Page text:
Source: Big League Magazine by Tony Webeck
To say that the injury to John Sutton was a poorly timed one for the Rabbitohs is like saying Michael Clarke isn’t much of a fan of English weather.
And while all eyes will be focused on young five-eighth Luke Keary as South Sydney face a Storm that seems to have discovered their full ferocity, I’ll be watching Sam Burgess closely to see how he handles the additional burden that comes with losing another of the side’s senior men.
Make no mistake, Sam Burgess is the heart and soul of this Rabbitohs unit but the 2013 season has thrown some challenges at him that have caused him to seek something of a lower profile.
The thrill of playing NRL footy alongside his twin brothers, George and Thomas, has been offset by the media attention surrounding a couple of incidents involving George that has made him somewhat wary of media motives.
This is a young man – he’s still only 24 – who at the age of 17 nursed his father through a terminal illness while juggling the demands of making his first grade debut with the Bradford Bulls in the English Super League.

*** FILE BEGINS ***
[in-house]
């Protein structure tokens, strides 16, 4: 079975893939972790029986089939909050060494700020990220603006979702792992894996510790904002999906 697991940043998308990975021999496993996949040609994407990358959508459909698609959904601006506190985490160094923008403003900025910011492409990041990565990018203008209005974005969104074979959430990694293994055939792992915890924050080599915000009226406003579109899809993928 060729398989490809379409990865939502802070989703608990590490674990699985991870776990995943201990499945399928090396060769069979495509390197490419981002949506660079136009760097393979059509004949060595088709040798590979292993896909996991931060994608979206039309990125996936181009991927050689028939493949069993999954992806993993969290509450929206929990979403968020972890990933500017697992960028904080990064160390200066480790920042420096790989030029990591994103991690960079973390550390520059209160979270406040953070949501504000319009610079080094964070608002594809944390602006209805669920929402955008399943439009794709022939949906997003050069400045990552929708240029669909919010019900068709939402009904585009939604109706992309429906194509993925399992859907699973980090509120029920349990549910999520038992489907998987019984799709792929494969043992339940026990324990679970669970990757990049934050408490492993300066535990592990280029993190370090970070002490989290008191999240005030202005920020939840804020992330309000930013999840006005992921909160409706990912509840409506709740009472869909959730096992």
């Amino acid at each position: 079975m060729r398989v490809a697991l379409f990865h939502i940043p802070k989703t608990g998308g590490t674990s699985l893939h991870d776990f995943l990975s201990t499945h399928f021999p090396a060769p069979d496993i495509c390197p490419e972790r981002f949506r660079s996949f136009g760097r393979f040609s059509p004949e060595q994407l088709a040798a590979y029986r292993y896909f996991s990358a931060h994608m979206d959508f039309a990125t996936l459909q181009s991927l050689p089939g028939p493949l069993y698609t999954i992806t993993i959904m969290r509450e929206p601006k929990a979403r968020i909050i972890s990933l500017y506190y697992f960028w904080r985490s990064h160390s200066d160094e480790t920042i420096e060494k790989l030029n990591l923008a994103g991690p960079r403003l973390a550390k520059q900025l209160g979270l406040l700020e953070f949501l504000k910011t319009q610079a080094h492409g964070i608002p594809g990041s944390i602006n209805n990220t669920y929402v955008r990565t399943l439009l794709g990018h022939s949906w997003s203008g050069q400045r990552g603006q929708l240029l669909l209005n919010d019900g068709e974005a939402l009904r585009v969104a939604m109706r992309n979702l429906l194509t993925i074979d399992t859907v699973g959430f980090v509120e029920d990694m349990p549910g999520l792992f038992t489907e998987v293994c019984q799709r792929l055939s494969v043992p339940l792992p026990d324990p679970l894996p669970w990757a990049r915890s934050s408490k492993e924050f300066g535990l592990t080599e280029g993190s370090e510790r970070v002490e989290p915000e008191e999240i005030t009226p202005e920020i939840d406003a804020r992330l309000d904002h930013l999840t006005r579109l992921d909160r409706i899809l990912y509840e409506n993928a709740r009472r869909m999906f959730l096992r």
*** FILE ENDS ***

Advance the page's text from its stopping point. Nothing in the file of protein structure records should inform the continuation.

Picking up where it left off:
Although he has moved back up to the front row in recent weeks – because that’s what his team needs from him – in the 12 games Sam has played at lock this year has accumulated a CVR rating of 525.44 per game. That is the highest of all players in the NRL who average more than 60 minutes a game and have played at least five games this season.
To my mind, he is the best forward currently in the game and his sole recruitment back in 2009 may have positive ramifications for the Rabbitohs for the next decade.
Although he is not the eldest, Sam is fiercely protective of his family and – according to team-mate Jeff Lima – is the head of the South Sydney Rabbitohs Social Committee, often organising the boys for coffee, lunch or simply a swim at the beach.
And now, with Sutton and Greg Inglis out for a couple of weeks at least, he has to lead a team whose supporters are now desperately hoping for the mere opportunity to end a 42-year premiership drought on the first Sunday in October.
It’s a lot for one man to handle, and if Souths are to go deep into September, it’s time his team-mates stepped in to take up some of the slack.